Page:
The Answer Is To Love the Assholery Out Of Your Kids
You know me, Bitches. I usually have nothing but sarcasm or repulsion when it comes to these articles and books written by experts on parenting. I feel like so many of them are meant to freak us out, make us panic that we are doing it wrong, and entice us to buy a product or a book that will “fix” our child.
And then I read this. You should read it too. It’s called “Child Behavior:When nothing else works, consider these 7 strategies.
What if maybe, just maybe, it’s not the children who need to be fixed? What if it society has changed the parent child relationship so much that we need to find a way to fix that instead?
Yesterday I wrote about trying to find balance, and how hard it is to juggle being a working parent….even a working parent who has had the luxury of only working part time, and mostly from home. I am one of the lucky few who hasn’t struggled to find daycare while I worked full time out of the home.
And then I read this piece and felt so super validated.
As the world has changed in the last 60 years or so, they dynamic of families has changed. We went from one parent at home to women’s lib and now the necessity of two working parents. We have gone from having the luxury and responsibility of raising our children and teaching them what we value, to having to ask ( and pay) someone else to do it for us. We miss out on so many things and simply cannot do it all.
So what if maybe, all the behavior problems we see in kids are merely manifestations of “lost” kids? What if the structure of our families today are at the root of difficult kids? What if all we need to do to “fix” our kids is to spend more time with them? What if the solution to good kids is to recreate the bond between a parent and child so that they feel safe, confident, and clear about what we expect of them? It seems too simple and too obvious to be true!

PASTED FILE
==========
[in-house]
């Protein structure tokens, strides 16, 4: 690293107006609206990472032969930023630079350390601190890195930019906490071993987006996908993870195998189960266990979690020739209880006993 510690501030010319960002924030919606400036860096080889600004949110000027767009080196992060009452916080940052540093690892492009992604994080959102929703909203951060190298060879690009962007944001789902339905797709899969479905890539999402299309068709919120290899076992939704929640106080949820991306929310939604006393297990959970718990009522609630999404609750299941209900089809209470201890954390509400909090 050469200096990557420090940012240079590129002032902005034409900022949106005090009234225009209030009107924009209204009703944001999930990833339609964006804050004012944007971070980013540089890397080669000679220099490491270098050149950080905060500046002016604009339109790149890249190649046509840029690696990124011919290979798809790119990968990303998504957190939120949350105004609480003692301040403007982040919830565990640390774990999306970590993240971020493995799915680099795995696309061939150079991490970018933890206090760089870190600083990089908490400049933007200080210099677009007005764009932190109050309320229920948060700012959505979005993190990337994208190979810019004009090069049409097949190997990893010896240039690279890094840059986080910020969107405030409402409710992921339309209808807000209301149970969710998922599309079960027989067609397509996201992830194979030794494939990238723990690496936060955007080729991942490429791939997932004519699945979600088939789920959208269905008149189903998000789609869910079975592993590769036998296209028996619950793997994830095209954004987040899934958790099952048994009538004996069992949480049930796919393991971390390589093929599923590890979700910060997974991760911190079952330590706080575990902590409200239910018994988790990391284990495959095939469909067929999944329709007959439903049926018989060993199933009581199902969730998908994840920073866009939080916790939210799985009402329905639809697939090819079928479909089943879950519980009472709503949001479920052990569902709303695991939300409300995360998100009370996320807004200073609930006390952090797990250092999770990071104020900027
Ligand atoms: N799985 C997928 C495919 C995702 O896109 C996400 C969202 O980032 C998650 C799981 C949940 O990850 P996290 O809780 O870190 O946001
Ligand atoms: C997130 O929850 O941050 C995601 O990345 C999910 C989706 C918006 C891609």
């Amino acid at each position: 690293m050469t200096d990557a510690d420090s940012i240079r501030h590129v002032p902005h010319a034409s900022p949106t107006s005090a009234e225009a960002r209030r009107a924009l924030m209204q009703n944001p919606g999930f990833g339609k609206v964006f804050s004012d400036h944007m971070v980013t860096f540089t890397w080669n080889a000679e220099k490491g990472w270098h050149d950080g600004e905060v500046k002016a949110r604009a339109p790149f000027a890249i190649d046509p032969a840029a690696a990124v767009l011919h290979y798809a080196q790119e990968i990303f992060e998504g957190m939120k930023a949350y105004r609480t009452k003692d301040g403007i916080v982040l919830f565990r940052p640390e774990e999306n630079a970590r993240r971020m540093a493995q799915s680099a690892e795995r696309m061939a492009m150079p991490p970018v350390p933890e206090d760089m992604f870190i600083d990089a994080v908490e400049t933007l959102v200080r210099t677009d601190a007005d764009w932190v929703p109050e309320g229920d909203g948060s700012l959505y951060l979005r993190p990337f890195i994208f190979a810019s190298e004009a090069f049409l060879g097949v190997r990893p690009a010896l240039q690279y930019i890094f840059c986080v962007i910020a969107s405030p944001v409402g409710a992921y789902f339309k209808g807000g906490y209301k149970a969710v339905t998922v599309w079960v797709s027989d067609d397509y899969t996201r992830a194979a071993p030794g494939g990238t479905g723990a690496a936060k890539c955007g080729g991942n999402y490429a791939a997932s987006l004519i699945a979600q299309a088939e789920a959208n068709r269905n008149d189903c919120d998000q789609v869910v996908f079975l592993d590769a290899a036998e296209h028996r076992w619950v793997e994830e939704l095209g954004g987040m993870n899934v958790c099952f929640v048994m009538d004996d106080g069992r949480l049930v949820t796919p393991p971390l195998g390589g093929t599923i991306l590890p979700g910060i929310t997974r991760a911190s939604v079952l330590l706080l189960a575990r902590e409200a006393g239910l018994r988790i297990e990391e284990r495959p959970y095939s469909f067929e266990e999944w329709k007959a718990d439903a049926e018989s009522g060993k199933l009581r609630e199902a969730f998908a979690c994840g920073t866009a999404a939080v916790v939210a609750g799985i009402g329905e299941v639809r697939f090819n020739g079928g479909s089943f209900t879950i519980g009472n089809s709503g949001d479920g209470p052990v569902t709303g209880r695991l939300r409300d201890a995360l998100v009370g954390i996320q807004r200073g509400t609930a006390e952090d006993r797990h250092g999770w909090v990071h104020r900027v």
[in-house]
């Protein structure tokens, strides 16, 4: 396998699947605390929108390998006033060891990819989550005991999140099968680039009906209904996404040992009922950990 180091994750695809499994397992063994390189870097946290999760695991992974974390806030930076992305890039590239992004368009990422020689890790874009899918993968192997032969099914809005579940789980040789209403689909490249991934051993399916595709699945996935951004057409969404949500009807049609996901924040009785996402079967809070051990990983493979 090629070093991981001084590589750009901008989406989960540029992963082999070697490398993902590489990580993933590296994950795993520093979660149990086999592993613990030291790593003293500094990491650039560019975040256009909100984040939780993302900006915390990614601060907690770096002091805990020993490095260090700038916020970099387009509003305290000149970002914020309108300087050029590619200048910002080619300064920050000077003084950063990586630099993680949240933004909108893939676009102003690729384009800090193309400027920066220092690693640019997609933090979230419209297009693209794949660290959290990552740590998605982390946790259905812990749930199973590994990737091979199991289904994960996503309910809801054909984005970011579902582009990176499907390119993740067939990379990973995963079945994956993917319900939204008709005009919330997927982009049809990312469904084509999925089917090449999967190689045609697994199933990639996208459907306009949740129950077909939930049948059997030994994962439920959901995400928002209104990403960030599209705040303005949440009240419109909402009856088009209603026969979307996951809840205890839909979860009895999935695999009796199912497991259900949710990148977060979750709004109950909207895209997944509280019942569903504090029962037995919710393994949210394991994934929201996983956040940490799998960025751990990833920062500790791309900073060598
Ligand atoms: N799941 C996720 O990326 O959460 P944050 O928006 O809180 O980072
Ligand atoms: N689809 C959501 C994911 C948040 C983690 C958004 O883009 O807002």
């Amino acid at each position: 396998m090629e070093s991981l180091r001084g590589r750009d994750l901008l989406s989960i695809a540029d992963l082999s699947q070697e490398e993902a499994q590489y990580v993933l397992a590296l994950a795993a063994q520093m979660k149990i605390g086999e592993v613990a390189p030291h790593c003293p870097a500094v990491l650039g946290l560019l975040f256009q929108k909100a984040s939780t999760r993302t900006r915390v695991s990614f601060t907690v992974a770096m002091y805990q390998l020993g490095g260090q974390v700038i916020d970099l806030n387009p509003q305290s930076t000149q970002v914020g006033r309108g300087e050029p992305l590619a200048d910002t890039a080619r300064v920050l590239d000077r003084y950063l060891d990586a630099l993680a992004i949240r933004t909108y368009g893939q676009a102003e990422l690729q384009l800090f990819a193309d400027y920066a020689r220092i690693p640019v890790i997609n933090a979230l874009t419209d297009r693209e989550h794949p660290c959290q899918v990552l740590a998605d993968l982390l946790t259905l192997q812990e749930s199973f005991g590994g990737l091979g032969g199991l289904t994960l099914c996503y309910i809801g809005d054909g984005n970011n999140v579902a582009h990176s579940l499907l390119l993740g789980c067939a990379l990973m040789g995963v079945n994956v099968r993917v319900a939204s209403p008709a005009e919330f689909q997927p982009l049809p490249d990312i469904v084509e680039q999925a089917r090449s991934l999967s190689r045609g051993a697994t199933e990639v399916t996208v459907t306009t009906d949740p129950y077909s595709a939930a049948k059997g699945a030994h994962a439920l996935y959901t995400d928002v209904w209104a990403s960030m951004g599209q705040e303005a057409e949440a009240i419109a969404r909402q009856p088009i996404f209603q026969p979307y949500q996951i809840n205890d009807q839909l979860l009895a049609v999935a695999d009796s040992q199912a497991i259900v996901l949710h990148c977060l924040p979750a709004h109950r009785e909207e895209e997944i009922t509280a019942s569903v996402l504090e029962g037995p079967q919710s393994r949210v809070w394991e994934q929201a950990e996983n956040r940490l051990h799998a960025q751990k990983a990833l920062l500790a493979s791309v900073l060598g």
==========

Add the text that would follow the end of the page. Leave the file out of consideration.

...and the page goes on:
The author of the above article suggests that because there is such a disconnect between parents and their children now, the respect kids once showed their parents and adults in general doesn’t develop in the same way.
Managing child behavior has and will always be determined by the quality of the relationship between the adult and the child.
I am so, so grateful for the time I have spent with my kids. Despite the exhaustion and the bitching on my part, I would not have changed anything, unless it was to be able to afford me to be a completely stay at home mom.
And it’s not because I’m all crunchy and old school or weird.
I just love my kids. And I want them to be good people.
I’ve said a million times in my teaching studio that I am not the most talented violinist out there. Not even close. I am a somewhat competent musician with a knack for finding a way to break things down and teach people around me. But the biggest part of my success is my ability to develop meaningful and loving relationships with my students and their families so that they trust me to have their best interest at heart. They trust me and respect the things I say because they are confident in my affection and concern for them.
And so why wouldn’t this apply to our relationships with our own kids?
And again, how do we find balance?
Am I saying that women have caused this by entering the work place? Absolutely not. I think it is actually the reality of our economy that forces families to need two incomes has more to do with that than anything. A man is welcome to stay home if it works best for his family.
I don’t know. Maybe we just need to unplug a little more from things that distract us from one another and plug into each other. Find a way to connect with our kids every day so that they know we are available. Talk with them more. Listen even more. Develop a relationship with them that is rooted in love, and maintained by respect.
Either way. If I can win at parenting simply by having a good relationship with my kids, that seems like the simplest, best advice I’ve ever read.